Can Poetry Heal the Planet?
By Gary Gach, Religion Dispatches, March 2, 2011
Stephen Levine’s Surreal Dharma Jazz
San Francisco, CA (USA) --There’s a 40-year interval between Stephen Levine’s previous book of poetry and his latest—that’s quite a span. In the interim, he's not remained silent. Indeed, you may recognize his name as a bestselling spiritual author. If you’ve read any of his books, you might have noted how poetic his prose is: its awakening quality of mind, and openness of heart. So, when a reader once complained to the author how his book Who Dies? made no mention of what poets wrote the poems he inserted in the prose, he was actually quite pleased: all the writing was his own.
<< Stephen Levine in 2007
Before this 40-year-long road began, he’d seen and been part of that seminal, mid-century opening of America to poetry, spearheaded by Richard Brautigan, Diane diPrima, Allen Ginsberg, LeRoi Jones (now Amiri Baraka), Kenneth Rexroth, and others. He hosted a venue in New York City for poetry readings, and published three books of his own poetry. Then something else called to him. As he recalls, “The same place we meet poetry, we meet each other: the higher level of consciousness we call intuition. The intuition from which poetry is recorded, reported, became very important in connection with healing.” This calling to healing led him to work with the dying, relationship as spiritual practice, and living each day as if it were your last. What could be more meaningful—or poetic—than that?
“Following the old alphabet home”
His life work prepared the ground for Breaking the Drought. The title is a key to the book’s deep reach. Two obvious references are: the personal, in the author’s return to poetry… and global, as in global warming. In the mountains of New Mexico where he lives, there’s been little rain for eight years. 40% of forests have been lost. It also evokes poetry’s shamanic lineage, extending back to humankind’s earliest rain-bringers and tribal healers. In the Edo period of Japan, for instance, Kikaku, a close disciple of Zen haiku master Basho, reputedly ended drought by reciting poetry.
The flipside of drought is water, and the book continues elementally, in sections which I take to pertain to earth (incarnation), air (devotion), fire (death and dying), and the human (teachers along the path). To appreciate the grace with which the poet treats each, consider the many aspects of water he evokes: oceans, and tears, the amniotic ocean of birth, the source of great river civilizations, and water as medium of transformation (as in a drop of water becoming a pearl). This multi-dimensional approach ranges from the luminous particular (an essential to poetry), as in “First rains chasing turquoise-bellied geckoes/ up the stony arroyo walls”—to the figurative, as in:
A drop of pond water under the microscope
just like in science class
but now you are the pond
and the microscope is mindfulness.
A true seer, Levine's poetry is visionary. He can write ballads or hymns with profound clarity and timeless heart, such as “If prayer would do it,” “When human beings meditate,” “There is an elemental love,” and “There is a silence between breaths.” Such poetry is also a form of teaching, that pure poetry through which the prophets and avatars amongst us have often spoken.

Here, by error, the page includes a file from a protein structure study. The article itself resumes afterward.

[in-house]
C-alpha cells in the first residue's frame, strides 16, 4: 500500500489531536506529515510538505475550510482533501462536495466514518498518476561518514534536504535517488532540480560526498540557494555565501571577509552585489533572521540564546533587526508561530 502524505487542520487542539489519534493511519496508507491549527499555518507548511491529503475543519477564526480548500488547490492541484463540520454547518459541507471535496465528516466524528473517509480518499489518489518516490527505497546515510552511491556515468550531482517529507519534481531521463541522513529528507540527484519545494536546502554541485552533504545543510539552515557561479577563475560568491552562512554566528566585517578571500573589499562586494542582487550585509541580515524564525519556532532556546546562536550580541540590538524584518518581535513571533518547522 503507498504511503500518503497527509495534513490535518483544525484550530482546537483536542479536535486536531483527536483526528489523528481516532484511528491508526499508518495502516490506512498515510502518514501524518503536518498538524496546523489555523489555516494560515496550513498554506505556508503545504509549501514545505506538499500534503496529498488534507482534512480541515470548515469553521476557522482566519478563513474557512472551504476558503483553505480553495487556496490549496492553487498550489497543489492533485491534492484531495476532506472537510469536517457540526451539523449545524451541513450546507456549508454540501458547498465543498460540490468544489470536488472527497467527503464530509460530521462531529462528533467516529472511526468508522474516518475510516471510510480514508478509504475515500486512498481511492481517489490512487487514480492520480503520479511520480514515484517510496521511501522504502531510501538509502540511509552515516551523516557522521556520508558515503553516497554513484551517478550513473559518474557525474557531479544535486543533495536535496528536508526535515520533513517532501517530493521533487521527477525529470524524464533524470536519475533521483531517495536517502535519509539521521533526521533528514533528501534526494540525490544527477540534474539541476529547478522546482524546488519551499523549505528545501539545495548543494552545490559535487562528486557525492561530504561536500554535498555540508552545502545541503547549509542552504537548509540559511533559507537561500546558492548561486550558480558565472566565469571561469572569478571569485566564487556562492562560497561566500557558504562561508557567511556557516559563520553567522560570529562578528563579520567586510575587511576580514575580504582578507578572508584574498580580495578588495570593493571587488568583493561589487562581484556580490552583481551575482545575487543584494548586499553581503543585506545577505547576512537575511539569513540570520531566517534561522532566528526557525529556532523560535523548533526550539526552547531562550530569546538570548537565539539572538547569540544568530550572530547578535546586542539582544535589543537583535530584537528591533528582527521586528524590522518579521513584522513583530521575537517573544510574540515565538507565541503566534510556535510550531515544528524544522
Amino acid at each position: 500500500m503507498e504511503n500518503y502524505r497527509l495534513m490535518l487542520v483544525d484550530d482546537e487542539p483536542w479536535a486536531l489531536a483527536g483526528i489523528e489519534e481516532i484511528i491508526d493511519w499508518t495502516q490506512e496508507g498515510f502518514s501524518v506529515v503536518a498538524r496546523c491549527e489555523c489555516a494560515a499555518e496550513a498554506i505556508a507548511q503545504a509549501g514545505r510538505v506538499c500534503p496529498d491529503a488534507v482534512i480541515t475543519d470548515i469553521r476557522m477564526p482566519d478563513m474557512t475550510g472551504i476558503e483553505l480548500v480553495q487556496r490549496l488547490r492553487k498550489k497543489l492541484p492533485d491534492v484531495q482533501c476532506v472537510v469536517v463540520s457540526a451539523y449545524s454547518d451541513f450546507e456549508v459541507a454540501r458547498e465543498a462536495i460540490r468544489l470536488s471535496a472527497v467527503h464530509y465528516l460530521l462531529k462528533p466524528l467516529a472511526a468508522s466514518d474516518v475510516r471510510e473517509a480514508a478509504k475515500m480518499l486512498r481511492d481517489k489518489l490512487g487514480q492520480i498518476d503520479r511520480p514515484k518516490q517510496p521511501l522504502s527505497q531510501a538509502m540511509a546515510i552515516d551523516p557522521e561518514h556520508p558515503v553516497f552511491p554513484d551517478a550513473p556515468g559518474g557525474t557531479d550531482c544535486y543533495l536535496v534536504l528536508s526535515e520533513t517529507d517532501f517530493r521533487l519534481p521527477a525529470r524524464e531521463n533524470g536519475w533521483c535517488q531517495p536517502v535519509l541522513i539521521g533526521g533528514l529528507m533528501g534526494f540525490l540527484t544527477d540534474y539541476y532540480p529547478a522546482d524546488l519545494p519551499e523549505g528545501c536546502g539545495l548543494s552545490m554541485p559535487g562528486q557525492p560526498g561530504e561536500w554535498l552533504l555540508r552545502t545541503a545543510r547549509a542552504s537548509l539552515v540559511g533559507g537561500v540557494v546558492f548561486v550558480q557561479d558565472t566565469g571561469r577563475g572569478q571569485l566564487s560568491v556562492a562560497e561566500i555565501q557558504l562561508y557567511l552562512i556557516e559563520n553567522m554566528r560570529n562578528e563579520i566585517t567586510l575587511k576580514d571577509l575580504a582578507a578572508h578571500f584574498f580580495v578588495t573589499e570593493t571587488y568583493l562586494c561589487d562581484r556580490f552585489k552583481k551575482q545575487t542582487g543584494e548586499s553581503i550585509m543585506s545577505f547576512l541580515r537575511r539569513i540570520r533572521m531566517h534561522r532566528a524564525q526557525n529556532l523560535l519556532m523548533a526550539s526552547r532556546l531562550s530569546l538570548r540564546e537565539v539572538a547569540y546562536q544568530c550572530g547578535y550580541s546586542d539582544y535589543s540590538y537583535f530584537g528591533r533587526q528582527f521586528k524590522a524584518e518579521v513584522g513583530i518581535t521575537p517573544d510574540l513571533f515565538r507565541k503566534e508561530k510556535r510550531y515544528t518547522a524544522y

He also continues where he left off, from his previous books of poetry, to forge a poetic true to his 40-year-long experience of What Is. Call it Surreal Dharma Jazz, for want of any better rubric. Consider this fragment: “…following the old alphabet home vertebra by/ vertebra, genus by genus, up the serpent/ into the skull—‘bowl of stars’…” Hear how landscape and inscape, here, are as one. And then it draws upon the phenomena of language itself (“the old alphabet”), that leads us back to the literal spine along which life evolves (“genus by genus”)—capped by one concentrated image fusing the cranial dome with the vault of the heavens. There’s an identifiable meter underlying it—dactylic—but the poem’s rhythm also summons one-pointed concentration upon the complexity of breath in tandem with devotion to the unknowable.
Reading this, I wonder: do I still have a top to my head?
Words as Stepping Stones
Readers may not be familiar with ancient yogic teachings of primal energy (kundalini), pictured as a serpent or goddess, coiled sleeping at the base of the spine, waiting to be awakened. No matter. The power of the symbol communicates. Such poetic is, in and of itself, initiatory; a guardian of thresholds, upholding mysteries as it reveals them.
As texts for spoken word, his poems likewise kindle higher consciousness. Aloud, they awaken awareness—words become stepping stones. He writes, “The words offer handhold after handhold as I climb/ Grace in every breath,” and “My prayers are in the silence/ between breaths.” In a breath-based culture, we can become aware how each moment holds a range of texture and nuance (image, idea, and sound), taking us beyond the fixation of the skin-encapsulated ego and the logjam of discursive thought, re-minding us of our true home, our Original nature.
Through such intelligent alertness—mindfulness—we access our kinship with the universe. This awareness is immeasurable, unborn, and never dies. Communication within this dimension can occur through “…the emotional Braille in each other’s eyes/ like watching the road ahead/ wind through the mountains…”
“One Soul, We All Share It”